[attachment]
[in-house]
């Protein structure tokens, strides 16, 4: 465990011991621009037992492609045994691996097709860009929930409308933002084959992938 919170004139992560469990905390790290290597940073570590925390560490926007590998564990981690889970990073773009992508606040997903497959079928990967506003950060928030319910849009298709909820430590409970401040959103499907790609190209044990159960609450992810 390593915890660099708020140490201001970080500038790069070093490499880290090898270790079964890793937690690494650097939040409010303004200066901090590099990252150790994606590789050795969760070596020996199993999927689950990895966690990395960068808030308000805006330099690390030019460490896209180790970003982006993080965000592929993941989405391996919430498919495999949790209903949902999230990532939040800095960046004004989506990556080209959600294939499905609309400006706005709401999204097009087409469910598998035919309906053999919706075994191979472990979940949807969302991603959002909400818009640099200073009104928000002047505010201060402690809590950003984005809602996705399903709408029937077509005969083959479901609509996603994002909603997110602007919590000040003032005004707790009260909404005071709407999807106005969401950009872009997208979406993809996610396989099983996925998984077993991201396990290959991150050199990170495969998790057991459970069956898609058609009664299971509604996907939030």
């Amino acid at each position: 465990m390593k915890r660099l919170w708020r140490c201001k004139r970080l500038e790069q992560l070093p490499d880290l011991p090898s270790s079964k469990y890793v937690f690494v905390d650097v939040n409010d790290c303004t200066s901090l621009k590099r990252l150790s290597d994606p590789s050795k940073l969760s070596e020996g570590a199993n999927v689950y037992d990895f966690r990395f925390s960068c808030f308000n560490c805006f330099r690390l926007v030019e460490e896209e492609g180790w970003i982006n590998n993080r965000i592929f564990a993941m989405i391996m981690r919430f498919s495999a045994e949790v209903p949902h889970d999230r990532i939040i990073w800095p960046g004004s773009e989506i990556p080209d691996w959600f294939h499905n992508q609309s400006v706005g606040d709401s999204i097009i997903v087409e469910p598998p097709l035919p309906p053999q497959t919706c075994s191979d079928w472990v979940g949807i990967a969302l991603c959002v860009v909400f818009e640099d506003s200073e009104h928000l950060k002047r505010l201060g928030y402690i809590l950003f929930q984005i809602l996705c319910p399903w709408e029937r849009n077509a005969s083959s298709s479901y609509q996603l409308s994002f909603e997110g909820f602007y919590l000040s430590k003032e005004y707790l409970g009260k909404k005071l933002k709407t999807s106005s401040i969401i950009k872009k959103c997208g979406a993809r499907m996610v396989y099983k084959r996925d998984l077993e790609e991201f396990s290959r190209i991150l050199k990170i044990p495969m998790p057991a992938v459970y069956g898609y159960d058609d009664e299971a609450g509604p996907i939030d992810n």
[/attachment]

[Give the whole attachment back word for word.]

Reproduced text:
[in-house]
């Protein structure tokens, strides 16, 4: 465990011991621009037992492609045994691996097709860009929930409308933002084959992938 919170004139992560469990905390790290290597940073570590925390560490926007590998564990981690889970990073773009992508606040997903497959079928990967506003950060928030319910849009298709909820430590409970401040959103499907790609190209044990159960609450992810 390593915890660099708020140490201001970080500038790069070093490499880290090898270790079964890793937690690494650097939040409010303004200066901090590099990252150790994606590789050795969760070596020996199993999927689950990895966690990395960068808030308000805006330099690390030019460490896209180790970003982006993080965000592929993941989405391996919430498919495999949790209903949902999230990532939040800095960046004004989506990556080209959600294939499905609309400006706005709401999204097009087409469910598998035919309906053999919706075994191979472990979940949807969302991603959002909400818009640099200073009104928000002047505010201060402690809590950003984005809602996705399903709408029937077509005969083959479901609509996603994002909603997110602007919590000040003032005004707790009260909404005071709407999807106005969401950009872009997208979406993809996610396989099983996925998984077993991201396990290959991150050199990170495969998790057991459970069956898609058609009664299971509604996907939030």
């Amino acid at each position: 465990m390593k915890r660099l919170w708020r140490c201001k004139r970080l500038e790069q992560l070093p490499d880290l011991p090898s270790s079964k469990y890793v937690f690494v905390d650097v939040n409010d790290c303004t200066s901090l621009k590099r990252l150790s290597d994606p590789s050795k940073l969760s070596e020996g570590a199993n999927v689950y037992d990895f966690r990395f925390s960068c808030f308000n560490c805006f330099r690390l926007v030019e460490e896209e492609g180790w970003i982006n590998n993080r965000i592929f564990a993941m989405i391996m981690r919430f498919s495999a045994e949790v209903p949902h889970d999230r990532i939040i990073w800095p960046g004004s773009e989506i990556p080209d691996w959600f294939h499905n992508q609309s400006v706005g606040d709401s999204i097009i997903v087409e469910p598998p097709l035919p309906p053999q497959t919706c075994s191979d079928w472990v979940g949807i990967a969302l991603c959002v860009v909400f818009e640099d506003s200073e009104h928000l950060k002047r505010l201060g928030y402690i809590l950003f929930q984005i809602l996705c319910p399903w709408e029937r849009n077509a005969s083959s298709s479901y609509q996603l409308s994002f909603e997110g909820f602007y919590l000040s430590k003032e005004y707790l409970g009260k909404k005071l933002k709407t999807s106005s401040i969401i950009k872009k959103c997208g979406a993809r499907m996610v396989y099983k084959r996925d998984l077993e790609e991201f396990s290959r190209i991150l050199k990170i044990p495969m998790p057991a992938v459970y069956g898609y159960d058609d009664e299971a609450g509604p996907i939030d992810n």